The shrimp har gow was okay. The skin seemed to be stickier than usual, and quite thick.

We finished with a few egg custard tarts. They had a light, sweet, flaky crust contrasting the cool custard; one of the better renditions I've had.

Irvine China Garden
(949) 653-9988
14825 Jeffrey Rd
Irvine, CA 92618

Thursday, April 21, 2005

California Fish Grill - Cypress

It felt like we were being unfaithful, my girlfriend said. "We should go over there and say hi," I joked.

We were in the parking lot of our favorite restaurant: Cafe Hiro (see previous posts on the subject). But we weren't going to Cafe Hiro. Instead, we were going to try California Fish Grill, and do it we will, dammit!

So we did. We dutifully walked from our car to California Fish Grill's door, Cafe Hiro still in our peripheral vision. We swung the door open and looked around. It wasn't what we expected at all. It's a casual place. You order at the front counter, pay, and they give you a number card and a metal stand to prop it up on the table that you choose yourself. It's like a Wahoo's Fish Taco. They even have fish tacos on the menu. And there's a salsa bar and a beverage bar like any casual dining establishment.

And the prices were quite reasonable too. Nothing over $10, while most hovered around $8.

I ordered the Grilled Ahi Tuna for $8.49. The ahi steak was served on top of mound of skinny fries which were dusted with parsley. A scoop of coleslaw and a slice of french bread came with it too. The fish was nicely cooked (not rare, although I could've probably asked for it). Grill marks were evident. The flesh was flaky, sweet, and not at all fishy. It was simply glazed with garlic butter, which imparted a nice garlicky twang and creamy richness.

A meal like this would probably have set me back at least $15.00 at King's Fish House or Fish Market. What a deal at just under $9! But don't worry Cafe Hiro, nothing can replace you.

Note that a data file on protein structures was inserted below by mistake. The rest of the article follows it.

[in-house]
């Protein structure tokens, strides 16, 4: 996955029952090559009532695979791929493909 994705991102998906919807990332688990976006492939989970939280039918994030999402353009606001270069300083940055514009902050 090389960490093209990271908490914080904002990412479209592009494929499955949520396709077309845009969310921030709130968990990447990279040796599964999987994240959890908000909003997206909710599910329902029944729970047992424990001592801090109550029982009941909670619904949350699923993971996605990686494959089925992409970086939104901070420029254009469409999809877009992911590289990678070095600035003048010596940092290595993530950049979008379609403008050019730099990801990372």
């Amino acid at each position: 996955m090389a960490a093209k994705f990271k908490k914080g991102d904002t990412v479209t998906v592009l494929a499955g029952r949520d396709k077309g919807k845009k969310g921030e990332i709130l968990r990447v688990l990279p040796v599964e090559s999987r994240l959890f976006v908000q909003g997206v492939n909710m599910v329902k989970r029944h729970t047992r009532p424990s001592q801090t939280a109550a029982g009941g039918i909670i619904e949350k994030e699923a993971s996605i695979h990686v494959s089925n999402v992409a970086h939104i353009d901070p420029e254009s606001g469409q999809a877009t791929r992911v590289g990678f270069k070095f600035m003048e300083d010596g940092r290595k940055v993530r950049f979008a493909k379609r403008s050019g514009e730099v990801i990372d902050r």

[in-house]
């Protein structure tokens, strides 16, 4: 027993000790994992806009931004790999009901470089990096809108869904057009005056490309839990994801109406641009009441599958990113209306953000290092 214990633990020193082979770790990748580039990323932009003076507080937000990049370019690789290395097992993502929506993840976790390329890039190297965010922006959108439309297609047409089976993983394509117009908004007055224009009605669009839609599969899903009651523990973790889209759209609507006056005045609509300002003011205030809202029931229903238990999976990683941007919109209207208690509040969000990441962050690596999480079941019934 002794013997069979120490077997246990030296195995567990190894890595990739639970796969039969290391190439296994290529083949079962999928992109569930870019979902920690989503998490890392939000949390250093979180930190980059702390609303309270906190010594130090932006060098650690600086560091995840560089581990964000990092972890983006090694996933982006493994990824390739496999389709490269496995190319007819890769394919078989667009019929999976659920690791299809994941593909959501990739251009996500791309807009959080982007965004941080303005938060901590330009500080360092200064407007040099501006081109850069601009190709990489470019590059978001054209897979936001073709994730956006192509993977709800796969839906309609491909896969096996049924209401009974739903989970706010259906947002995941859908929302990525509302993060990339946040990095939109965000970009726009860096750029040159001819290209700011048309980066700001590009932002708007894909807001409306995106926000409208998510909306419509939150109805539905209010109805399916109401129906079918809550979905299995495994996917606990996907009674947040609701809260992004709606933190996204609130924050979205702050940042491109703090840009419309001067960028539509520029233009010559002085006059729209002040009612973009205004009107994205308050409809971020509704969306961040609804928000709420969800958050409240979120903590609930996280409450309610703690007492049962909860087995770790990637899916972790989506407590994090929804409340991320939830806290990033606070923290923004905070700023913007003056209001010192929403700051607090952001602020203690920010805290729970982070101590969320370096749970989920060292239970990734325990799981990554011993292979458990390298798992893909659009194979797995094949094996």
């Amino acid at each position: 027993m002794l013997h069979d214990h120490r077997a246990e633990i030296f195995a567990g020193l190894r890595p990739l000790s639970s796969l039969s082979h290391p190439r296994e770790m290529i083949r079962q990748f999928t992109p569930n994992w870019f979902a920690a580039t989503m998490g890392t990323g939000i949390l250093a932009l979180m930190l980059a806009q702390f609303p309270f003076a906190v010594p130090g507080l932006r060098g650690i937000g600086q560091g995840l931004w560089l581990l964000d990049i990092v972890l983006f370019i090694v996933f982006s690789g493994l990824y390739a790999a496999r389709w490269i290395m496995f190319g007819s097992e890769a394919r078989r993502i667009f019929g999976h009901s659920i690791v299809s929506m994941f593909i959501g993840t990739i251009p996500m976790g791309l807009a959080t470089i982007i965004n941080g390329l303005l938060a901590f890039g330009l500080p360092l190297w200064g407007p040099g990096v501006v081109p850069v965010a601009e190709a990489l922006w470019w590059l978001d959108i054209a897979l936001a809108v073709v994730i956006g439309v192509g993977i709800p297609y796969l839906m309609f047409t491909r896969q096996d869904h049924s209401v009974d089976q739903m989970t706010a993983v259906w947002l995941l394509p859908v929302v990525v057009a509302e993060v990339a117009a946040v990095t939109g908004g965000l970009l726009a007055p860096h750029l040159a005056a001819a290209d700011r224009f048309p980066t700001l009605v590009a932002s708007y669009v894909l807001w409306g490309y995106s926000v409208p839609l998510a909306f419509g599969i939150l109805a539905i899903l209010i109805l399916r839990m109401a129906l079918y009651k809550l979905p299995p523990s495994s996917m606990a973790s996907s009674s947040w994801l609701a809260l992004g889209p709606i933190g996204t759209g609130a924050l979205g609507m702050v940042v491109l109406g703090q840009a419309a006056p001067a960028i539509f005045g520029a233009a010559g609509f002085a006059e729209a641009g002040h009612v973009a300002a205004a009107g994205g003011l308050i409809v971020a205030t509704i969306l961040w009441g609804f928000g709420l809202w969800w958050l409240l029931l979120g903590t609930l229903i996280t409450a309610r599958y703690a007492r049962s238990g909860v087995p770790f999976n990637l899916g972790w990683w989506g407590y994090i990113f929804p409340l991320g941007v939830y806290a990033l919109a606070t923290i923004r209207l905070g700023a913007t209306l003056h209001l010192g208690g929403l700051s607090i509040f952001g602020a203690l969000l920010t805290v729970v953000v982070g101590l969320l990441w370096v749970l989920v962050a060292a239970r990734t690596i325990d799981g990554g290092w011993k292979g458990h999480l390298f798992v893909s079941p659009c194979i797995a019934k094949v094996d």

California Fish Grill
10569 Valley View St
Cypress, CA 90630
(714) 252-0001

Wednesday, April 20, 2005

Hakata Ramen - Shinsengumi - Fountain Valley

Finally made it to Hakata Ramen - Shinsengumi for lunch.

First, the service. Unbelievable! If they were any more accomodating, they'd be spoon feeding me and wiping my mouth. The minute I stepped out of my car, a waiter held the door open and greeted me. As soon as I seated myself at the bar, a complimentary glass of iced tea arrived.

Throughout my meal, everyone working, from the two waiters to the two noodle jockeys, greeted every customer who entered with a hearty and sometimes a little too loud "Irashaimase!" Everyone working was probably in their twenties. One cook was particularly energetic, dancing and humming in tune to the piped-in hip hop music. The waiters hover and dote on customers constantly. "How's the fried rice?" "Would you like more noodles?" A bit much for a ramen joint you might say? Yeah, probably. But too much service is better than too little.

I've been to Shinsengumi's Robata Yakitori next door, and got the same over-the-top service there once. I just didn't expect the same in a noodle joint.